On the national level, the trade group Modern Language Association reports that just 50 percent of Ph.Ds in English land tenure track employment.
"There's no mandatory retirement age for professors so the jobs aren't opening up on the other end," Moskal said. "A lot of professors with tenure stay on into their 80s and that makes it hard for departments to hire new people."
You'll have the best luck finding work, however, if you specialize in African American or Renaissance (Shakespeare) literature, she said. American literature specialists also generally have an easier time in the job market, since those courses are among the most popular for undergraduate students.
The overall strength of today's job market isn't just paying off for computer science grads. English majors, who have long lamented low salaries in the field, are enjoying fatter paychecks as well.
The National Association of Colleges and Employers reports the average offer to English language and literature graduates this summer was up nearly 11 percent over July 1999 for an average of $29,845, with a third of those offers for teaching positions and writing or editing jobs.
"We're seeing substantial increases in starting salary offers for all types of students," Camille Luckenbaugh, NACE employment information manager, said in a statement. "Not only are engineering and computer science grads getting big offers, but students in the business disciplines are doing exceptionally well, and liberal arts graduates are also seeing significant jumps in their average offers."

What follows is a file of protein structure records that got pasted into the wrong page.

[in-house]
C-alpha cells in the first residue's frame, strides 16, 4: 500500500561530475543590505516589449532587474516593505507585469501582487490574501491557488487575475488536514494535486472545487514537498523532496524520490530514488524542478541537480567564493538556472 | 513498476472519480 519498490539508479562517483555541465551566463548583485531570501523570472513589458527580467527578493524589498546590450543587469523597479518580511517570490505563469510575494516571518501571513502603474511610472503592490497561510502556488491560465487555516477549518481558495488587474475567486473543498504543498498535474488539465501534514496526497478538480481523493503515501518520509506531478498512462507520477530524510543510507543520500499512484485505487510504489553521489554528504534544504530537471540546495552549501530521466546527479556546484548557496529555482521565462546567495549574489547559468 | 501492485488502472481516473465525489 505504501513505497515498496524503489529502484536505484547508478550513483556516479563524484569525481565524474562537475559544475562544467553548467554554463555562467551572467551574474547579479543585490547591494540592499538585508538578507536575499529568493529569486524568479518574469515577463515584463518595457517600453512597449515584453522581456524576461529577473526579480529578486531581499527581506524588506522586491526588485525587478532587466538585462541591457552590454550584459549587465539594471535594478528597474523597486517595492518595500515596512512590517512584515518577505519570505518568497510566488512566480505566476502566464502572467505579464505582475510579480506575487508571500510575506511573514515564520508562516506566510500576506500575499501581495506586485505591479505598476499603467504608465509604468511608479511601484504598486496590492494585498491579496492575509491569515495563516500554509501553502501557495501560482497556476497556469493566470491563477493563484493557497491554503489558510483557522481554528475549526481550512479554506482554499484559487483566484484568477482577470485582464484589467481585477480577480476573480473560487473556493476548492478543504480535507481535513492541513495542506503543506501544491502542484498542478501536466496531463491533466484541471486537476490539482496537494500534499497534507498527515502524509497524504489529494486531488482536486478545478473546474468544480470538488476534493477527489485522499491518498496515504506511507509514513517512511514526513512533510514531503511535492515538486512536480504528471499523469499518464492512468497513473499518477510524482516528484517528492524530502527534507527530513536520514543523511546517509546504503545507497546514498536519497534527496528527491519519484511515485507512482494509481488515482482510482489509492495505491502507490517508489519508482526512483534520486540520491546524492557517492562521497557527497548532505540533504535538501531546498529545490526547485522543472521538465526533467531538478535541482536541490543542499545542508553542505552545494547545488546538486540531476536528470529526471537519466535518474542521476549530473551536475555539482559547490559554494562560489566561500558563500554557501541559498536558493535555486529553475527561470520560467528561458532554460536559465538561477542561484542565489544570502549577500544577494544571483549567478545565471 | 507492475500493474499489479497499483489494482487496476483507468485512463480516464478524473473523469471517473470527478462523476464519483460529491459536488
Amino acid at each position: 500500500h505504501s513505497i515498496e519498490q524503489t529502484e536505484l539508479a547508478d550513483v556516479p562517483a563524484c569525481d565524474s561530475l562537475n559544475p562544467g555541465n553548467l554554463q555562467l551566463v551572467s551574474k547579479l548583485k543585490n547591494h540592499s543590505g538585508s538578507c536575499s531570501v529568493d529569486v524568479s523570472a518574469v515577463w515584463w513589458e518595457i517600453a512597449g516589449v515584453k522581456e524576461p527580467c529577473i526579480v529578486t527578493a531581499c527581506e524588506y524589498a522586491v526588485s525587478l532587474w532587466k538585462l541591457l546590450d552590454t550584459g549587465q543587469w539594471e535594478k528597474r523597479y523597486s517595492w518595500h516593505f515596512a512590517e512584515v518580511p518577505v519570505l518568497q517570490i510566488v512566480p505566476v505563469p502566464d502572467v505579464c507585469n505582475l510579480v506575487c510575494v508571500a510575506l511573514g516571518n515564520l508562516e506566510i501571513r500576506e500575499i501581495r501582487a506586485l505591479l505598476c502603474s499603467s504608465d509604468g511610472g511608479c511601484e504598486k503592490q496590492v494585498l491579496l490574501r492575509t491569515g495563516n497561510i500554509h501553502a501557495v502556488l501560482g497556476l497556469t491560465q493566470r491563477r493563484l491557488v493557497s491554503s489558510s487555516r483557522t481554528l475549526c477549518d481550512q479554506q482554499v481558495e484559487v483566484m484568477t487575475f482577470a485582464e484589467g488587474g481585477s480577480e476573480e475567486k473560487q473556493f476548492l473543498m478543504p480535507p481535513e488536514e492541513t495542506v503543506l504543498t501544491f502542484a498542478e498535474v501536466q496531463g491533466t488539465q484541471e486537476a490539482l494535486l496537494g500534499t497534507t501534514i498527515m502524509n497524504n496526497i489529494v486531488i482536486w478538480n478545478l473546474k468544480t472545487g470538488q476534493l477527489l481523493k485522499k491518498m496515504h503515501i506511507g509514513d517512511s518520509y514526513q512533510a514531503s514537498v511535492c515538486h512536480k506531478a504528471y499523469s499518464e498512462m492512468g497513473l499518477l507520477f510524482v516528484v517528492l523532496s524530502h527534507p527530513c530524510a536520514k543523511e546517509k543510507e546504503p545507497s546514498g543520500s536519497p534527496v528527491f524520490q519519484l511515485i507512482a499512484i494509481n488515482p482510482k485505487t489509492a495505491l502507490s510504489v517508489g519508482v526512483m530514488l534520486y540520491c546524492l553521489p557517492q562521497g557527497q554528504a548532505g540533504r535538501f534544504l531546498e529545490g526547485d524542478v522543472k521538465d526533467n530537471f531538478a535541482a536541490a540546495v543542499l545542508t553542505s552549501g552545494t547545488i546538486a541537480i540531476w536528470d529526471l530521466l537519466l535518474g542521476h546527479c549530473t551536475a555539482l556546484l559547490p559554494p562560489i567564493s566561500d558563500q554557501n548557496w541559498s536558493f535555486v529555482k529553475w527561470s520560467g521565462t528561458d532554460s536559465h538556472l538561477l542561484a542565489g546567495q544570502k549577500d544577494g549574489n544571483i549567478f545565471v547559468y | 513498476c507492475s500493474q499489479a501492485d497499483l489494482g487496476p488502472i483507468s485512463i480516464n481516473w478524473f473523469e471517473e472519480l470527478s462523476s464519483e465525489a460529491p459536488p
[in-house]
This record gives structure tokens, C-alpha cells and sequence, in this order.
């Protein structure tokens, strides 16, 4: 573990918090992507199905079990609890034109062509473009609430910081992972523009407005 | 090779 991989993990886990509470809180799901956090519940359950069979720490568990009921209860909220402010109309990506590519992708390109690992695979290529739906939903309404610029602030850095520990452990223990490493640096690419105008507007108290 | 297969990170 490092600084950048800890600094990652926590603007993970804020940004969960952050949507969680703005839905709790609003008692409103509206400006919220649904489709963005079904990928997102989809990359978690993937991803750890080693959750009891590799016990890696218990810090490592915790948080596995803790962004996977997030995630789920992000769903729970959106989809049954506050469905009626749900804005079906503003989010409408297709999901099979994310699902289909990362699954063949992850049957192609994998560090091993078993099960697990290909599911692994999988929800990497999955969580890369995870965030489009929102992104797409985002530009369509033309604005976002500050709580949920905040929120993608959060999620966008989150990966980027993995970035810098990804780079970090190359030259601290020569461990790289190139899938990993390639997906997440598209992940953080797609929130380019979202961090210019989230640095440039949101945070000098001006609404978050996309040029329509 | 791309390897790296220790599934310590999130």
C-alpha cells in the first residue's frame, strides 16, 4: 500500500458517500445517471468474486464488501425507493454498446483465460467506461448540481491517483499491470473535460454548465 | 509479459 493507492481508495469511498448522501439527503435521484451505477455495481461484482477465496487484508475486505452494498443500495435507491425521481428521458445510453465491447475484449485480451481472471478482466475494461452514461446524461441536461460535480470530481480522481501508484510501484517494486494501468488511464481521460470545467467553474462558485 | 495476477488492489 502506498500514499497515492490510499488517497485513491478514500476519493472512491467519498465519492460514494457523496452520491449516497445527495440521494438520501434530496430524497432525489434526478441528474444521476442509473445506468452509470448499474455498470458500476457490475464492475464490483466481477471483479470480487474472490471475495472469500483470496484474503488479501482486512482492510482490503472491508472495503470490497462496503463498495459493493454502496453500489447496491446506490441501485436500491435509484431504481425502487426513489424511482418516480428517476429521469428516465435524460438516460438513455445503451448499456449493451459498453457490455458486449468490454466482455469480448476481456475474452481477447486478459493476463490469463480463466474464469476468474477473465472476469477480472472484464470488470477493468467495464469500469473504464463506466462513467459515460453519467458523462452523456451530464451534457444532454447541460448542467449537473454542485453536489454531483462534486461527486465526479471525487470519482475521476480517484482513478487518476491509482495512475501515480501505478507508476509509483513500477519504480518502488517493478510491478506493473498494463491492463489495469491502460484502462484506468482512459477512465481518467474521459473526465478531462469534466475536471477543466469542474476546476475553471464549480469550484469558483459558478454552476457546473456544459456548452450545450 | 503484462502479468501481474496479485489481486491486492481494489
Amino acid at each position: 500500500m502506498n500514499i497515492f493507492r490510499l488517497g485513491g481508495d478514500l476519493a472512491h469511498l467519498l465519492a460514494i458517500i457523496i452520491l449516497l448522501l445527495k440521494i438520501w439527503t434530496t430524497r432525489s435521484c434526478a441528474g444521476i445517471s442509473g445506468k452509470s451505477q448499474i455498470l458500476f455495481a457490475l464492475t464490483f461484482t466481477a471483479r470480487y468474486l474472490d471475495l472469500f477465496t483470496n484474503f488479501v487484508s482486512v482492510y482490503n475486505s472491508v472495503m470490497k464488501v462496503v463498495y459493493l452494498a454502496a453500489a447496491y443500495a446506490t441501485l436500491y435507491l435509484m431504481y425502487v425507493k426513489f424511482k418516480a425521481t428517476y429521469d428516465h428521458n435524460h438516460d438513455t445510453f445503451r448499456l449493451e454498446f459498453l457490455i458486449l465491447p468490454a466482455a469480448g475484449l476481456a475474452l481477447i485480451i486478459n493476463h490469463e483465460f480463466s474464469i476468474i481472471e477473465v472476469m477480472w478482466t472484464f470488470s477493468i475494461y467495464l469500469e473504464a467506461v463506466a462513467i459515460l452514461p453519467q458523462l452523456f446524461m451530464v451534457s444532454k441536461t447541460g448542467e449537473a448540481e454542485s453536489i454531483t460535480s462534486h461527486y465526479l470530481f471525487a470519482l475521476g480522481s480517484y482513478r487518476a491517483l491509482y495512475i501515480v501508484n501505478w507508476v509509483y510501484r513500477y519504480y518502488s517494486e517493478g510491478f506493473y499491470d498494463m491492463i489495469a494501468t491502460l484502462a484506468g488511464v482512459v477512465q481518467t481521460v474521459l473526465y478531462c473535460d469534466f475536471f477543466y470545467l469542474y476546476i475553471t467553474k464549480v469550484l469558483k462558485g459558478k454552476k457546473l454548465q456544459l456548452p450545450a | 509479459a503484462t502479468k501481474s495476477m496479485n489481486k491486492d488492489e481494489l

There's still a long way to go, though.
The College Majors Handbook points out the average annual salary of all English graduates in the workforce with only a bachelor's degree is $43,600 - that's 10 percent lower than the national average for all employed college grads. Those working for private, for-profit companies earned $50,100, while those in the government earned $39,200.
Here's a more detailed breakdown of average salaries for some of the most common occupations for English majors, provided by the Handbook:
Business services, insurance, securities and real estate: $68,000.
Top- and mid-level managerial, executive and administrative: $63,100.
Broadcasters, writers, editors and other entertainment and public relations fields: $52,300.
Teachers: $38,000 at the elementary level and $34,500 on the secondary level.
So who's best suited for an English degree?
"Those who are intellectually curious," said Suarez, of Catholic University. "Those who want to learn how to think independently. And those who want to heighten their analytic skills with precision. That's what all that writing forces you to do, analyze a body of material. Your thoughts can't be fuzzy. They have to be exact and work together."
-- Click here to send e-mail to Shelly K. Schwartz